• A trek in the forest of Kodaikanal
  • Time and duration
  • Type of trek (cycle/motorbike/walk)
  • Facilities provided
  • Last date for registration
  • Fees

SOLUTION

To: keshav.arya@tmail.com, ramesh.pawar@hotmail.com, rahul.vade@hotmail.com, hiteshpathak0405@hotmail.com

BCC: Pankajrane1897@tmail.com, vasudharane@hotmail.com

Subject: Trip to Kodaikanal

Dear Friends,

I hope you are doing well. The purpose of this e-mail is to remind all of you that we had planned to take a trip during the summer vacation and the time has come now!

I recently saw an advertisement in a newspaper about a wildlife trek in the mountains of Kodaikanal. It is being organized by an adventure travel group called Daretrekkers for seven days. It starts on 13th April, which is a Saturday and ends on 19th April, Friday. I have called them personally and found out that it is going to be a three-day trek by foot through the jungle trail, originating from Palani foothills in Tamil Nadu and ending in Kodaikanal. They will be making arrangements for train travel to and from Mumbai. They will be providing all the lodging and boarding facilities, including tents for the night halt during the trek.

1.There is boom in ‘Travel and Tourism’ career. Find information about different options in this field.

SOLUTION

The students can use the following pointers to collect details about the different options in this field:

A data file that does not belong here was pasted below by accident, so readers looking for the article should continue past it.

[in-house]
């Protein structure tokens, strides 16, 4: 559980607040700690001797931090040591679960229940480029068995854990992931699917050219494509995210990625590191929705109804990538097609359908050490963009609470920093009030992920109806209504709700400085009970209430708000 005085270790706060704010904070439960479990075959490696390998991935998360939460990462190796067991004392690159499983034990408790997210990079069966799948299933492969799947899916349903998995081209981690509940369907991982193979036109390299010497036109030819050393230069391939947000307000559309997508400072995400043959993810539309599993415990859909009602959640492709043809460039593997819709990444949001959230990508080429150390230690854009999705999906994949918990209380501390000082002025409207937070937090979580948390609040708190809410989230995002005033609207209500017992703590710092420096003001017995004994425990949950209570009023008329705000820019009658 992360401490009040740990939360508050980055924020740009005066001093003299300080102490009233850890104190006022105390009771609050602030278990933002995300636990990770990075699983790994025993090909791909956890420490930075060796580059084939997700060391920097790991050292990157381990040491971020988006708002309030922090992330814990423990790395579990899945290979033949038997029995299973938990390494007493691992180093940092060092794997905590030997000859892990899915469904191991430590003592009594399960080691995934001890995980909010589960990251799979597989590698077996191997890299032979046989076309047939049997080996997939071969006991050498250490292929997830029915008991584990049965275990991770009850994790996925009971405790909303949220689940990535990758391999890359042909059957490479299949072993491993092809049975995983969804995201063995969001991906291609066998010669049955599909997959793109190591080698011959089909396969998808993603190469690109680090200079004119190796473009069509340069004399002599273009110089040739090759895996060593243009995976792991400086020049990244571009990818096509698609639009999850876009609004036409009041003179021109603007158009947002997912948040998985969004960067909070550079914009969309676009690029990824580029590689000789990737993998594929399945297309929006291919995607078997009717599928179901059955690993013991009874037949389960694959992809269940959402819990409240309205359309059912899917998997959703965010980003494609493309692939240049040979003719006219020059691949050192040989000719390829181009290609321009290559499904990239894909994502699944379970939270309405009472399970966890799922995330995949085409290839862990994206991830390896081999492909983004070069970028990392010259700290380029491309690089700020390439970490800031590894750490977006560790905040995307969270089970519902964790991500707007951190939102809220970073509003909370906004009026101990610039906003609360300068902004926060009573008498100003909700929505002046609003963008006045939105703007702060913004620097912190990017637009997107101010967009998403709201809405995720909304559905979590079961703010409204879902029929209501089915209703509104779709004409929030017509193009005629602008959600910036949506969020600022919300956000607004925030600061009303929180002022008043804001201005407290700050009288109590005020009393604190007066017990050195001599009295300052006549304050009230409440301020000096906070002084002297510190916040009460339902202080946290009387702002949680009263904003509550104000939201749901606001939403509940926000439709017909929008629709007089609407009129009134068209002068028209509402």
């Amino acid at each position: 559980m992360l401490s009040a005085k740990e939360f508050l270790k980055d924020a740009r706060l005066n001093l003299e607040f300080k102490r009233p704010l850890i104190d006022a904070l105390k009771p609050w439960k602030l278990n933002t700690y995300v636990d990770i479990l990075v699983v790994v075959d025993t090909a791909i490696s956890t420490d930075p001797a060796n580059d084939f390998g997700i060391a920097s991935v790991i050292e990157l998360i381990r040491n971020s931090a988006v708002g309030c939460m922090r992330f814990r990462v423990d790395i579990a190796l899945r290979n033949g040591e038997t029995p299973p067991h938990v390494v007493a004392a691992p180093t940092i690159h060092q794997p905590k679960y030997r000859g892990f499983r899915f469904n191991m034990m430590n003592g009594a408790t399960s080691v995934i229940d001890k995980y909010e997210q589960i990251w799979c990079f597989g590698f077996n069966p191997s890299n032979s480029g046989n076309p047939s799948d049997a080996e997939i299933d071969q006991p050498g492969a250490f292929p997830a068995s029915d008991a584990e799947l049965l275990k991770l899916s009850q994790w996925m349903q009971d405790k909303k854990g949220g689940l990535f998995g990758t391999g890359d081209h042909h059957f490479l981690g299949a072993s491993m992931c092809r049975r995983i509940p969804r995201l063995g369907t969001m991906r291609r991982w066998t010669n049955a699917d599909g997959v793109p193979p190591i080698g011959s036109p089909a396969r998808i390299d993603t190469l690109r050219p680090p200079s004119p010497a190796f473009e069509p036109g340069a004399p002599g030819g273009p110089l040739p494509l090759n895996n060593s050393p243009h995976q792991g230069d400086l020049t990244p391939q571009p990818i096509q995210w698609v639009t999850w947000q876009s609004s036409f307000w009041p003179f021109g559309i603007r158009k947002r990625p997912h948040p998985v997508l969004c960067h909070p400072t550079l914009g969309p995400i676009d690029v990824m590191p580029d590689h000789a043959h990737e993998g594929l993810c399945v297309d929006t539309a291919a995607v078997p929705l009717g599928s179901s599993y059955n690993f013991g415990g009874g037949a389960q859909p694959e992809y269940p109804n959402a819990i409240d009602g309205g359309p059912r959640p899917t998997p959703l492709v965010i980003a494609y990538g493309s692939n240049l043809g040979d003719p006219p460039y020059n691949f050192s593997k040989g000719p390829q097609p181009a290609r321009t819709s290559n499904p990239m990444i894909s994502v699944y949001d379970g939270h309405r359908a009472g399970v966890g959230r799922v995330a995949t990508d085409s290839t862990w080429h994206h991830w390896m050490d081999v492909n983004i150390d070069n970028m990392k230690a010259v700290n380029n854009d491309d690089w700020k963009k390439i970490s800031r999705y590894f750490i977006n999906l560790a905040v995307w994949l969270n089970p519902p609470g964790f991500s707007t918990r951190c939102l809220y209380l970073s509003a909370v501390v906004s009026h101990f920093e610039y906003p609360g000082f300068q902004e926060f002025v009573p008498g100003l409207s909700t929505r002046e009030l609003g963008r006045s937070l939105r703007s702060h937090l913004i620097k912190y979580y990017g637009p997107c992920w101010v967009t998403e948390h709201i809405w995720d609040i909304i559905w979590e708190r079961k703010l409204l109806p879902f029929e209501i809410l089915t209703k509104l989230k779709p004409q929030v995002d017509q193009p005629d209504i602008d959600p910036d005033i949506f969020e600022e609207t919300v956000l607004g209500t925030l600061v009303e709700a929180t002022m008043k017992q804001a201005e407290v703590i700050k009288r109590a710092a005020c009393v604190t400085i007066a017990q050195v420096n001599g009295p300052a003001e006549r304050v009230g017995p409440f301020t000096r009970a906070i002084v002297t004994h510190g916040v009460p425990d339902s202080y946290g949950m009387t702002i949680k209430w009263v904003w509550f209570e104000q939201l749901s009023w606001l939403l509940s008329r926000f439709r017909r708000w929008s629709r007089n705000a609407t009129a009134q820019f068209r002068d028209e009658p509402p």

• Types of Tourism
  1. Adventure Tourism
  2. Atomic Tourism
  3. Bicycle Tours
  4. Beach Tourism
  5. Cultural Tourism
  6. Ecotourism
  7. Geo-tourism
  8. Industrial Tourism
  9. Medical Tourism
  • Available Career Options:
  1. Holiday Agent/Travel Agent
  2. Travel Officer
  3. Tourism Manager
  4. Agency Co-ordinator
  5. Travel Consultant
  6. Cruise Manager
  7. Tour Guide
  8. Adventure Tourism Expert
  9. Interpreter/Translator
  10. Tourist information center manager

1.Find information about Fa Hien.

SOLUTION

Fa Hien:

He was a Chinese Buddhist monk and translator, who travelled by foot from Ancient China to Ancient India in c.400 AD. His journey is documented in his travelogue and is an important source to know Indian history of his times.

2.Find information about Huen Tsang.

SOLUTION

Huen Tsang:

He was also a Chinese Buddhist monk, scholar, and translator, who travelled to India in the 7th century. On his route to India, he visited many Buddhist sites such as Nalanda University and wrote about them in his travelogue.

3.Find information about Ibn Batuta.

SOLUTION

Ibn Batuta:

He was a Moroccan scholar, who widely travelled the medieval world and visited India in the 14th century. He is said to have travelled a distance of more than one lakh kilometres, more than any other foreign travellers who had come to India.

4.Find information about Marco Polo

SOLUTION

Marco Polo:

An Italian traveller, merchant writer and explorer, who visited India in the 13th century and recorded his travel in a book titled ‘The Travels of Macro Polo’. His book gives us insights into the history of India, China and Japan.

5.Find information about Sir Richard Burton.

SOLUTION

Sir Richard Burton:

He was a British explorer, geographer, translator, writer, poet, and linguist. He was also known as Haji Abdu El-Yezdi and Frank Baker. He is said to have known 29 languages from across the world.

1.Further reading:

‘Childe Harold’s Pilgrimage’ – Lord Byron

SOLUTION

Do it yourself.

2.Further reading:

‘Gulliver’s Travels’ – Jonathan Swift

SOLUTION

Do it yourself.

3.Further reading:

‘Twenty Thousand Leagues Under The Sea’ – Jules Verne

SOLUTION

Do it yourself.

4.Further reading:

‘Travelling Souls’ – Brian Bouldrey

SOLUTION

Do it yourself.


COMPLETED

VISITORS COUNT

363392
Users Today : 67
Total Users : 363391
Views Today : 302
Total views : 1254364

Browse Categories

Archives